Glen Hirshberg

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Glen Hirshberg 2014

Glen Hirshberg (born 1966 in Royal Oak, a city in Oakland County and suburb of Detroit, Michigan) is an American author best known for horror fiction.

Biography[edit]

Born to parents Linda Hirshberg (psychologist) and Jerry Hirshberg (painter, founder of Nissan Design International, and author of The Creative Priority),[1][2] Hirshberg was ten years old in 1976 when the Oakland County Child Killer began to kidnap and kill children in his neighborhood. This formative experience finds outlet in the plot of Hirshberg's first novel The Snowman's Children which, as Publisher's Weekly relates, is the story of an adult coming to terms with his "1970s suburban childhood. In the winter of 1977, a serial killer dubbed "The Snowman" haunted a quiet Michigan neighborhood, preying on the town's children."[3] In the 1980, Hirshberg moved with his family to Southern California where his father, Jerry Hirshberg, took a job with Nissan Design.[4] Hirshberg graduated from Torrey Pines High School before earning his B.A. from Columbia University in 1988, where he won the Bennett Cerf Prize, and his M.A. and M.F.A. from the University of Montana in Missoula in 1991. Hirshberg then moved to Seattle where he began to work as a music critic and writer for the Seattle Weekly among other publications. He currently lives with his family in the Los Angeles area.

Bibliography[edit]

His works include the novel The Snowman's Children, published in limited edition by Earthling Publications and reissued for wider distribution in 2002 by Carroll & Graf, a short story collection The Two Sams, published in 2003 by Carroll & Graf; the collection American Morons, published in 2006 by Earthling Publications; the collection The Janus Tree, published in 2012 by Subterranean Press; the novel The Book of Bunk, published in 2010 by Earthling Publications, and the novel Motherless Child which was first published in a limited run by Earthling in 2012. This book sold out before publication and will be reissued for wider distribution in May, 2014 by Tor Books as the initial book of a planned trilogy. Hirshberg is currently working on the second book of the trilogy, to be out in 2015, tentatively titled, Good Girls.[5]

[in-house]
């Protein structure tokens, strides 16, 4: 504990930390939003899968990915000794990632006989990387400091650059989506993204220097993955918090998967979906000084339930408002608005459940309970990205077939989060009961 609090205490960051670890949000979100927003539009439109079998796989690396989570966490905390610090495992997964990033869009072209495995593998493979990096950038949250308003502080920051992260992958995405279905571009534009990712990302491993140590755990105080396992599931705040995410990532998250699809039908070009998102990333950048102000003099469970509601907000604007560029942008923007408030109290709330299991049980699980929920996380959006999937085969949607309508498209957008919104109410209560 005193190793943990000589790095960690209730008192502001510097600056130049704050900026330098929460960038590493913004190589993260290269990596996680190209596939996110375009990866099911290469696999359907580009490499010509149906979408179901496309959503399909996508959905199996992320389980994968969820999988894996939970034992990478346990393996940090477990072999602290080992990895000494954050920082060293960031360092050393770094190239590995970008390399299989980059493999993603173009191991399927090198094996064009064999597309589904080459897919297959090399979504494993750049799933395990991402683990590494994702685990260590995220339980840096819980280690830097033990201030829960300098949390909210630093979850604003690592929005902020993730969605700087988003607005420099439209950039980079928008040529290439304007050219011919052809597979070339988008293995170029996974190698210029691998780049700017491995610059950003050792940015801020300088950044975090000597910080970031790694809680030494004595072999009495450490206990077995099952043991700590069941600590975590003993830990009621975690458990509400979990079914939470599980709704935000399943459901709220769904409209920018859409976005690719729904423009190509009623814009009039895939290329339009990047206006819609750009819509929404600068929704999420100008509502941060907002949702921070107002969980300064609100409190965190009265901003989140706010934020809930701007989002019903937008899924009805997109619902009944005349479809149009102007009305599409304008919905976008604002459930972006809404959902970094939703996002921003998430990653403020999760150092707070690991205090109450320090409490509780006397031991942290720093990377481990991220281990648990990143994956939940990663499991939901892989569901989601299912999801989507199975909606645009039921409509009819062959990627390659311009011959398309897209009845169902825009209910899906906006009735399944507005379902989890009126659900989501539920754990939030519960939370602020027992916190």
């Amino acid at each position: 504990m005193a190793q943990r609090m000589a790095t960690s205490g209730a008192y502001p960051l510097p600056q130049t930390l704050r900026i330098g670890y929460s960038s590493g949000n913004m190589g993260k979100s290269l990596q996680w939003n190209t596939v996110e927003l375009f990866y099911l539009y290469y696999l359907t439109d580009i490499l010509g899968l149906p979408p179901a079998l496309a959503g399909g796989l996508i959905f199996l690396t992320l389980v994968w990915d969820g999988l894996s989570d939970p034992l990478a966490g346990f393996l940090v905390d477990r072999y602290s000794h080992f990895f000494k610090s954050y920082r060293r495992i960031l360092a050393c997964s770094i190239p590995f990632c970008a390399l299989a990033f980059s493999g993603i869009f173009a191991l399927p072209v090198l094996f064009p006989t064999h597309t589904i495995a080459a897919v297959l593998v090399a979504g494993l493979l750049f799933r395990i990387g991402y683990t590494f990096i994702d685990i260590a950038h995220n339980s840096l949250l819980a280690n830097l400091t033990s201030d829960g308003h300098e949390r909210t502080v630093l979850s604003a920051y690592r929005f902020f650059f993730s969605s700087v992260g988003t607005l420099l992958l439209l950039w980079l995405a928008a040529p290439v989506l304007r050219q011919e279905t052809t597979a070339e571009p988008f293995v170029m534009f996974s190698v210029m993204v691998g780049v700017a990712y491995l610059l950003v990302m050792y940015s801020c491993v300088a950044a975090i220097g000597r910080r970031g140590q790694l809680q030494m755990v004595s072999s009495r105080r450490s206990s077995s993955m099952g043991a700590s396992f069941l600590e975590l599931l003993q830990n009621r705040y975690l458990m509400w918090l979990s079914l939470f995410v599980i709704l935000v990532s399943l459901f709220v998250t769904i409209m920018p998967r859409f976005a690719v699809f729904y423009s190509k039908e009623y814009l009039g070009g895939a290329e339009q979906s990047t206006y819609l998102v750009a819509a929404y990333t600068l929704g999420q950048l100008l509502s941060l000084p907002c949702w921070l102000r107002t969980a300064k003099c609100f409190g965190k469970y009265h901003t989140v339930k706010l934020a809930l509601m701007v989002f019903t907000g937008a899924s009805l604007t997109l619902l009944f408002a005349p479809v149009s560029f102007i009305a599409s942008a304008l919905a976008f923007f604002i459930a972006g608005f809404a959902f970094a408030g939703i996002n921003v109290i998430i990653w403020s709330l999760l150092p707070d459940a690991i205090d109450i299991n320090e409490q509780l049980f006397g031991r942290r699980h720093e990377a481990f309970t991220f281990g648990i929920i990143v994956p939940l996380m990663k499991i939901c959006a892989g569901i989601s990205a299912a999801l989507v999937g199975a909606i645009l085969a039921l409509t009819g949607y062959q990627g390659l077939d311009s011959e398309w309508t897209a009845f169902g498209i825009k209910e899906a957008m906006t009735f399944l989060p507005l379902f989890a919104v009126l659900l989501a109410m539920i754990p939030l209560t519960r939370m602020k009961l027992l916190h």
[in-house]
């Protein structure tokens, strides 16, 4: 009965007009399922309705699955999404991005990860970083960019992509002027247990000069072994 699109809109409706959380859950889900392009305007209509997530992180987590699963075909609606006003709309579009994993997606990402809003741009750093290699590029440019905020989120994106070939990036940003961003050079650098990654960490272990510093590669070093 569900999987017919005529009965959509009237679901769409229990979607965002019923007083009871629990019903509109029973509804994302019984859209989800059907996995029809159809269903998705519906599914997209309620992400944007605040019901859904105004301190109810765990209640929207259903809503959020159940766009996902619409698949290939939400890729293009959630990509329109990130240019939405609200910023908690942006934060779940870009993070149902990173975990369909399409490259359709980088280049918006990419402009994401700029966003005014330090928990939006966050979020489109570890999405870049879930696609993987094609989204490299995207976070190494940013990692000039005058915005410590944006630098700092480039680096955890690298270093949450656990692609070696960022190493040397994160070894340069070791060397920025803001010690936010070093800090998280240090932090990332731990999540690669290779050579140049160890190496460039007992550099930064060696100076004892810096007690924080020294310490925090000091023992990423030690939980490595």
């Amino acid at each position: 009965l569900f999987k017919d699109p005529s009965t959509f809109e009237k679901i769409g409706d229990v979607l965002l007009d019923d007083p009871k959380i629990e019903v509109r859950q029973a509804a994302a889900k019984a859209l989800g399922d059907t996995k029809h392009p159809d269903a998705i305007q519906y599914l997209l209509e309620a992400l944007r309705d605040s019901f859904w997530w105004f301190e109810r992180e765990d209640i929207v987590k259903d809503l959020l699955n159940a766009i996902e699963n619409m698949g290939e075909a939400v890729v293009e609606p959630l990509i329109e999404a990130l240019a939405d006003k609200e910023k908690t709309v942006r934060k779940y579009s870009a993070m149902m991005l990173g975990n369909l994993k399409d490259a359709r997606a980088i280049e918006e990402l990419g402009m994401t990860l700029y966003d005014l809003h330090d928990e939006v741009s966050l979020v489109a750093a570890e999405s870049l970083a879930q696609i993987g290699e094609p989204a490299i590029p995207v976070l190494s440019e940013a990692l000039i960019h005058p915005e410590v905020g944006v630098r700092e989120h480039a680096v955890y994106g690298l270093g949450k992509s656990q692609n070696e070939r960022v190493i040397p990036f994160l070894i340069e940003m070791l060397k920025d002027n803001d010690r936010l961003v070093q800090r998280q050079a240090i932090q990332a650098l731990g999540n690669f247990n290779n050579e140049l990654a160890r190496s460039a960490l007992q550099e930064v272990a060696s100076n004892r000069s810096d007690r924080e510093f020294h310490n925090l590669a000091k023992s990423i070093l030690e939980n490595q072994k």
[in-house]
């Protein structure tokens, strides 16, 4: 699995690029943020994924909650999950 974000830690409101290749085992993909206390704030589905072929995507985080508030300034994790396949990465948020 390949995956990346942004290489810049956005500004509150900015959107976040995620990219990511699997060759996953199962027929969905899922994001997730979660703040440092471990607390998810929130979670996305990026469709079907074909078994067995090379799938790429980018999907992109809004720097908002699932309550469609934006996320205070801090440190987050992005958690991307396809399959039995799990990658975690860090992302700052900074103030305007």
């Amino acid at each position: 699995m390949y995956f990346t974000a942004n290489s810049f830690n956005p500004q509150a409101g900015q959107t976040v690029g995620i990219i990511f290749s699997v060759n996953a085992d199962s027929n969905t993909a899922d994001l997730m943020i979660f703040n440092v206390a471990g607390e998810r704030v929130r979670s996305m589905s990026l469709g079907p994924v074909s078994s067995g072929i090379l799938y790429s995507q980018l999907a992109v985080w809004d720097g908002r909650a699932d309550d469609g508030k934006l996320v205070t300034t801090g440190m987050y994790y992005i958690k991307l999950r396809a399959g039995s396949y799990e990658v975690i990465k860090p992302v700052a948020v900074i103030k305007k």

The Two Sams was a Publishers Weekly Best Book of 2003.[6] The Two Sams was nominated for the 2004 World Fantasy Award for Best Collection, while a story included in that collection, "Dancing Men," was nominated for the World Fantasy Award for 2004 Best Novella;[7] another story from the collection, "Struwwelpeter," had been nominated for the same award in 2002, and yet another, "Mr. Dark's Carnival," had likewise been a novella nominee in 2001.[8][9] The collection also received an International Horror Guild Award for Outstanding Collection in 2003, while "Dancing Men" won the Award for Mid-Length Fiction; "Mr. Dark's Carnival" had previously been nominated for the 2000 International Horror Guild Award for Long Story.[10]